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Great Trip Photos Don't Just Happen

Great trip photos don't just happen, you have to work with your camera lens to deliver a Picture Perfect shot. Here are some valuable travel photography tips that will help you to capture memories of a lifetime! 


Sunset
If you have always desired to capture a breathtaking photo of the sunset, but haven't been able to get that perfect shot that seizes the stunning hues diffused by the drowning sun across the sky, here's a tip that will do the trick!

Turn off the flash and disable the "night flash" setting. The flash mode highlights the insignificant elements of the surrounding landscape and makes the sunset look less charming. Take several shots from the same spot over the course of the sunset.

City At Night
Place your camera on a tripod or a flat surface. To perfectly capture the ambient glow exuded by the city lights during the night, hold your camera absolutely still, set the ISO setting if your camera to the lowest and turn the flash off. Try this useful camera tip on your Los Angeles tour or New York City tour by night.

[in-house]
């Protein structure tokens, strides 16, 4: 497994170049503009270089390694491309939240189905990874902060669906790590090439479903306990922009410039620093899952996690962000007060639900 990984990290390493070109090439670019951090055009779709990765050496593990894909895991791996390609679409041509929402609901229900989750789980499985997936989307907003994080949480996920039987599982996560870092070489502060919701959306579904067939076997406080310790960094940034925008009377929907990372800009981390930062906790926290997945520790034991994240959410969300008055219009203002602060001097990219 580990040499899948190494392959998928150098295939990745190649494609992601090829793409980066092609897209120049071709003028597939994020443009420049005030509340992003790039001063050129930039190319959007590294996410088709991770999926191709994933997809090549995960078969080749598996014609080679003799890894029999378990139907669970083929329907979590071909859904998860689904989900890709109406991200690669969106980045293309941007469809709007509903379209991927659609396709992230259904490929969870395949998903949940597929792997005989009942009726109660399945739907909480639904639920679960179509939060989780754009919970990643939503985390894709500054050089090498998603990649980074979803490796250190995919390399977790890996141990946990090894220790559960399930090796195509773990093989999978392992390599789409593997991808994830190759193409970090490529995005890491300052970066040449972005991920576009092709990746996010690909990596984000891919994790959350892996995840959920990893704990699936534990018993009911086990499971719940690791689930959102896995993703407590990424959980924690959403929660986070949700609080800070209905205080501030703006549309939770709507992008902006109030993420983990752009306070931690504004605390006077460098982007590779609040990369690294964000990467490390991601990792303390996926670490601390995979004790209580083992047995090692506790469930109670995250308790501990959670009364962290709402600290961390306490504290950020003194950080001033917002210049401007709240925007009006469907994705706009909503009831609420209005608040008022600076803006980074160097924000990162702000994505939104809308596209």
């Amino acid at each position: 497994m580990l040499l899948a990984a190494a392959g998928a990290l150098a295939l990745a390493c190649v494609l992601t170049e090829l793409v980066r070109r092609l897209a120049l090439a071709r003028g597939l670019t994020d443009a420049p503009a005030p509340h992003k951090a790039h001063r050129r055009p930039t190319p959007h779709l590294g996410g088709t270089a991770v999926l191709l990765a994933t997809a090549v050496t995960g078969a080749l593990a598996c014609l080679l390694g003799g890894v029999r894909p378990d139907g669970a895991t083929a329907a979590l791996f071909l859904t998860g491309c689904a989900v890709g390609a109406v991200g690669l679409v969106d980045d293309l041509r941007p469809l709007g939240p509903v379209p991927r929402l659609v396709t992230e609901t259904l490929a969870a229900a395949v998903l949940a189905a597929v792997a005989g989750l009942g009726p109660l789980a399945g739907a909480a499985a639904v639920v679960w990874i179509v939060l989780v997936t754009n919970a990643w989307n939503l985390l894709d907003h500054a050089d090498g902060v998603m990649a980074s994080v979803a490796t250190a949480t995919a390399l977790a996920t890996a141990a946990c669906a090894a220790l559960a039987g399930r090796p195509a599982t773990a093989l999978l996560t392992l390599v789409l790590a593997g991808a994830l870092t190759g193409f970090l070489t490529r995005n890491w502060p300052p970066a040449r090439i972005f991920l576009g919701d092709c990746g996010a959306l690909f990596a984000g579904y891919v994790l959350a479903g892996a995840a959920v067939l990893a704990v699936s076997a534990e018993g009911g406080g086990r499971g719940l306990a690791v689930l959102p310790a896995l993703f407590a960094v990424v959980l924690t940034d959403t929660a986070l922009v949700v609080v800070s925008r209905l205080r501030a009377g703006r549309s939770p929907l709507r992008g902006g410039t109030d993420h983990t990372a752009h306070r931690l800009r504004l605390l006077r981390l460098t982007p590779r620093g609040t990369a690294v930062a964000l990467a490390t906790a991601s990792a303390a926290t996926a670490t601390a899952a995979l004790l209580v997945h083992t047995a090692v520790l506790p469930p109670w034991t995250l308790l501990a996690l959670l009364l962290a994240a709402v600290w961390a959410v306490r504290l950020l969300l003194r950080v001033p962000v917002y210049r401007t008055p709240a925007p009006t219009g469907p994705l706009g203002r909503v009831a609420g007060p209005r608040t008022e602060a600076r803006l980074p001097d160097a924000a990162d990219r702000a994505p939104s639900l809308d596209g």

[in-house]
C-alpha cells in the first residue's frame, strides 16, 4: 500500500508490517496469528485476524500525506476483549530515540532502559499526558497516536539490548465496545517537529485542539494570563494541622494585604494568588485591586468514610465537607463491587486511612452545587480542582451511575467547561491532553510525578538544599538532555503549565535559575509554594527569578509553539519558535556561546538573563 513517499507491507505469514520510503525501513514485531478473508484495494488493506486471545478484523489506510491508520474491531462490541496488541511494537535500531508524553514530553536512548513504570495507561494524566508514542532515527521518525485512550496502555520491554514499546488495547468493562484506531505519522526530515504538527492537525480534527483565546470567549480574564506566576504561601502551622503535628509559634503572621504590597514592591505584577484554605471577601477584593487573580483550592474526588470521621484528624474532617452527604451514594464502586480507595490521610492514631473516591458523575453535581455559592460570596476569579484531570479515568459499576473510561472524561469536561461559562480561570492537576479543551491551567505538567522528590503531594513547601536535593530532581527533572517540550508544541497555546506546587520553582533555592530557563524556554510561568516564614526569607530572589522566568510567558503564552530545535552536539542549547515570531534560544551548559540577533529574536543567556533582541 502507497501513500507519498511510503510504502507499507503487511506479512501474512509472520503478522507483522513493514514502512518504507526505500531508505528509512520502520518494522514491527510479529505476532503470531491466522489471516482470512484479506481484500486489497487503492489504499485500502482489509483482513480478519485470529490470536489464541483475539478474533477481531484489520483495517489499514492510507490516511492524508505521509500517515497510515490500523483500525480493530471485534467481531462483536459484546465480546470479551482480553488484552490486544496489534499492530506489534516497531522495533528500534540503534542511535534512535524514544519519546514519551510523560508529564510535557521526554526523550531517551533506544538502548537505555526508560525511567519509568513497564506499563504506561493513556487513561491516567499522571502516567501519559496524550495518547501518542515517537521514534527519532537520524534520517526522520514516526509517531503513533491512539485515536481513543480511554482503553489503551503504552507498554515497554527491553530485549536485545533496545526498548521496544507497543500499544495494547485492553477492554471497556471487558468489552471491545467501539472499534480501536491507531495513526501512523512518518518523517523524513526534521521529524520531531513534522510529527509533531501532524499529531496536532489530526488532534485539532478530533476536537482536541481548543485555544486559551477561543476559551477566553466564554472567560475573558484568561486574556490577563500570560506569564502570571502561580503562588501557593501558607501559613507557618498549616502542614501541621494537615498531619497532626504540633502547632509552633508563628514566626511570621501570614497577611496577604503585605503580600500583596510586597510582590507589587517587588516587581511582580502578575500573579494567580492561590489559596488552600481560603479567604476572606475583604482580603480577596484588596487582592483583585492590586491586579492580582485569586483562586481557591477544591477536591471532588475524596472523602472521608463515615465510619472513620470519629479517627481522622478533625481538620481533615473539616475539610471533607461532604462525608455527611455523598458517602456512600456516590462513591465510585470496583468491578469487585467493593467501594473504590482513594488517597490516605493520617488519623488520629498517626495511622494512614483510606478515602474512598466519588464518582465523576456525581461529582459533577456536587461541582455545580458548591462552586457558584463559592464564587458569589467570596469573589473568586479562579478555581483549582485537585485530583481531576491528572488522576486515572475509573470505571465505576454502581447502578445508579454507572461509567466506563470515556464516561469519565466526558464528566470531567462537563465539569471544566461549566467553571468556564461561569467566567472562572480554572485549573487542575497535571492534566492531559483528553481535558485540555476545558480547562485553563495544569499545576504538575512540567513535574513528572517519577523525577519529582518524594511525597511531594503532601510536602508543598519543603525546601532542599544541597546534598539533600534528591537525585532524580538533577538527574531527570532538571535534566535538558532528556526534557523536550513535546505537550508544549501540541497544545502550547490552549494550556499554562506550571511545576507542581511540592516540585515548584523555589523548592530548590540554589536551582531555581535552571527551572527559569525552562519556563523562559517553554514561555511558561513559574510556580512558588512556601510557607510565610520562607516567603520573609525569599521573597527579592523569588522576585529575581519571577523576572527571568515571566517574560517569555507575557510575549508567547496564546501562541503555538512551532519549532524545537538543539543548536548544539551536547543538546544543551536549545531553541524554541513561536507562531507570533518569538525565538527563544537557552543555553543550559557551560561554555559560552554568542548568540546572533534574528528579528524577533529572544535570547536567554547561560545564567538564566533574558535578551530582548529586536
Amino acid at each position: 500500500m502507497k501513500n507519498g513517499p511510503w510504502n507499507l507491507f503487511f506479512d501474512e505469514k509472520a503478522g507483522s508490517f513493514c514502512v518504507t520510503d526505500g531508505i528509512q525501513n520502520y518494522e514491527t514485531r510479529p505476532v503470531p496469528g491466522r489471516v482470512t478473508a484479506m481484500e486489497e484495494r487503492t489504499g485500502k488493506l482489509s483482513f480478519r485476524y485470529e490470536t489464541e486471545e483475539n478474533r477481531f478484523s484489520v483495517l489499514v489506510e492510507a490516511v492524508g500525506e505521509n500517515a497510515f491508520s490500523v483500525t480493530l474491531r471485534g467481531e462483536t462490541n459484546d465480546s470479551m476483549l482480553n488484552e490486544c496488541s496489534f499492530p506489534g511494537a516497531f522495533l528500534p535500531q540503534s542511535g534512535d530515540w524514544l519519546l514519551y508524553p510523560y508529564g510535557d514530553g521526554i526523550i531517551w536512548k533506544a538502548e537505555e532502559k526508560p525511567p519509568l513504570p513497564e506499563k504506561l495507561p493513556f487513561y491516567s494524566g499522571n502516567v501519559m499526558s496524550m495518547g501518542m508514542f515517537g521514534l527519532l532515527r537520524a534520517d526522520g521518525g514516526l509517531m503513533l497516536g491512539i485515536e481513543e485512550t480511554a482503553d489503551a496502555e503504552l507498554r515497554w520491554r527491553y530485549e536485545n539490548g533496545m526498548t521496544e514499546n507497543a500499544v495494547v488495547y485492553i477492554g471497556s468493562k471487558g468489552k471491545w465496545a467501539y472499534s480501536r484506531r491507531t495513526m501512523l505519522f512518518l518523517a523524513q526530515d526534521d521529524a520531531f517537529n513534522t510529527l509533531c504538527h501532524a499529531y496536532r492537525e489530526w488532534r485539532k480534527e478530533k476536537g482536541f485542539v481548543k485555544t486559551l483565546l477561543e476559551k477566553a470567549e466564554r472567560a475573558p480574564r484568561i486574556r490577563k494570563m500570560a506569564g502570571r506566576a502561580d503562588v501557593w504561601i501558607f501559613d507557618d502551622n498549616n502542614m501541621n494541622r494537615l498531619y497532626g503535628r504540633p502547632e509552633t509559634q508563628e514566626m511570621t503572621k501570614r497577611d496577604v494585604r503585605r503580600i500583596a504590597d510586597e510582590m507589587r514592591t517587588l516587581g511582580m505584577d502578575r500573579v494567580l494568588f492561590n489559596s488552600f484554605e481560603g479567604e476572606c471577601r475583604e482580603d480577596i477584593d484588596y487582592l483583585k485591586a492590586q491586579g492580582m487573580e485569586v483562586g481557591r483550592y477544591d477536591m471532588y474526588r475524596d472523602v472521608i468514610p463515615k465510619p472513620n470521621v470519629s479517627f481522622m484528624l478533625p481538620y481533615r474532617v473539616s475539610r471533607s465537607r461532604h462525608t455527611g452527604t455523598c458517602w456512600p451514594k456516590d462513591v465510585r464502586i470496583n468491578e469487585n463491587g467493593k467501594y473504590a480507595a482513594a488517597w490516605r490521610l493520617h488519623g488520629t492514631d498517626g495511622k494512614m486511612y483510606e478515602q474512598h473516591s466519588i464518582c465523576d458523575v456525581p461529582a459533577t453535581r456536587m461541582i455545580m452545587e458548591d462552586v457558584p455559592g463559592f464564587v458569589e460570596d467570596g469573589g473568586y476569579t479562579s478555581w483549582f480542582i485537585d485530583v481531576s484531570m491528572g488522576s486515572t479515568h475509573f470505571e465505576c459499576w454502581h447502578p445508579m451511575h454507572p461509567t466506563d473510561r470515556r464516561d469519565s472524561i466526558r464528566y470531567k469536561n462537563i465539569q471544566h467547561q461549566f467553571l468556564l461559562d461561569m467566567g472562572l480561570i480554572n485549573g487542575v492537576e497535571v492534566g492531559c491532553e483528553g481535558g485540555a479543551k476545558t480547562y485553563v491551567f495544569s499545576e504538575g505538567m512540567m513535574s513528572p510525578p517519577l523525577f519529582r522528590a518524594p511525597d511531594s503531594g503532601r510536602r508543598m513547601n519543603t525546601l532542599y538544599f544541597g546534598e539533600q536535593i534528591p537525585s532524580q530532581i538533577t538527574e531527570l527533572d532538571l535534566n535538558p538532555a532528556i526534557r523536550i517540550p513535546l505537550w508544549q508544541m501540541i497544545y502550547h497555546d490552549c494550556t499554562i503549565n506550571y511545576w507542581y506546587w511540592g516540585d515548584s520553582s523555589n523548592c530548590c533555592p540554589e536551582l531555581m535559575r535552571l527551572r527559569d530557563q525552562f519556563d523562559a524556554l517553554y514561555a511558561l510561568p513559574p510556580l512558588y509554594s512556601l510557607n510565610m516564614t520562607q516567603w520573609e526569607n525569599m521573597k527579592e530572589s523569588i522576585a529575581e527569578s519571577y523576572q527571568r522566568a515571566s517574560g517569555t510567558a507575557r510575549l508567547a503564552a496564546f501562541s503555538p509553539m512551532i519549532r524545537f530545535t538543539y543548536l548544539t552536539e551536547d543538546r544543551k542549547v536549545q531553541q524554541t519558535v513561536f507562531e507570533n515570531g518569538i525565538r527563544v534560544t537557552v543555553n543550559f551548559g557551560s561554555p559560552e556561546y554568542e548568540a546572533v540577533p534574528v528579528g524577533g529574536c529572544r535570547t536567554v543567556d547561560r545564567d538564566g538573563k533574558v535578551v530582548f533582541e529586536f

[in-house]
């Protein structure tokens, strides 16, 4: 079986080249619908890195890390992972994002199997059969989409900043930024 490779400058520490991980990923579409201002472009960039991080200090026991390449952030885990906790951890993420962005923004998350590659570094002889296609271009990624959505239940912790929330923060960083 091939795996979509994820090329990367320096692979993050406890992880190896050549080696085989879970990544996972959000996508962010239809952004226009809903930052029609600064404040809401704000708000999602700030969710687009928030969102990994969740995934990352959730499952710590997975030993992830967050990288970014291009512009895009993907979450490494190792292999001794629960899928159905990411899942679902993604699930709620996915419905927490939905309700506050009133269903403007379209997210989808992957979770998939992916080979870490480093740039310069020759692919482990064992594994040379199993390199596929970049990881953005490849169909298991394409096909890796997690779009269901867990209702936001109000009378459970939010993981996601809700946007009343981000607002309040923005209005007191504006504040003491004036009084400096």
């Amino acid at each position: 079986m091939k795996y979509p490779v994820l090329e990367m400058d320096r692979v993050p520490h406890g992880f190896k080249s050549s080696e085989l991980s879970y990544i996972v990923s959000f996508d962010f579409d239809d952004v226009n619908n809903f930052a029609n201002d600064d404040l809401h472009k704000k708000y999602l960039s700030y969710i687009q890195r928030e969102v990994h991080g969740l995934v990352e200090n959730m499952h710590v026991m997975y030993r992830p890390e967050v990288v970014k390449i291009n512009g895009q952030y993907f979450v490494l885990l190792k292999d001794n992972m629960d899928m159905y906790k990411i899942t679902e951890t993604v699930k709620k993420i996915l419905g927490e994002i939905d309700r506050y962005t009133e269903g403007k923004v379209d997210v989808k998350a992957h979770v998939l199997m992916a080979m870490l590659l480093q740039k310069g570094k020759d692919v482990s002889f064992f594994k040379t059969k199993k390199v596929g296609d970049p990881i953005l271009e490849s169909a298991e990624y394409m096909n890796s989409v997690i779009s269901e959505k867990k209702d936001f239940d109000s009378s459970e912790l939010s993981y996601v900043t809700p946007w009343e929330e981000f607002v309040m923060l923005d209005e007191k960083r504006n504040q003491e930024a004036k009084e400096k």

A Tourist Landmark
Walk away from the tourists that crowd around the landmark to get a closer shot. You're far more likely to land a one-of-a-kind photograph if you are not a part of the crowd. Always remember that while capturing a landmark with a powerful camera lens, the proximity to the landmark is not important. For a dramatic and captivating shot, it is important to focus on a particular segment of the landmark.

Wildlife
It's best to do wildlife photography during morning and late afternoons to benefit from the natural light. While capturing wildlife photos, position yourself at eye level with the animals to also incorporate the surrounding landscape and natural settings. This tip will come handy if you are excited about taking rare images of wildlife during your Yosemite tour or Yellowstone tour.

Dim Light
Photos captured in a dim light turn out to be blurry or hazy as they reflect the slightest movement that has occurred while taking the shot. To get sharper shots when you cannot turn on the flash, set the camera on a timer. Even a two-second delay will eliminate the movement caused by pushing the camera's button.

Rain
If you want to take photos when it's raining, use a shower cap to cover the camera's body, and cut a hole that's just large enough for the lens to be exposed.
Author: Tia Jones
Artice Source: http://www.articlesphere.com

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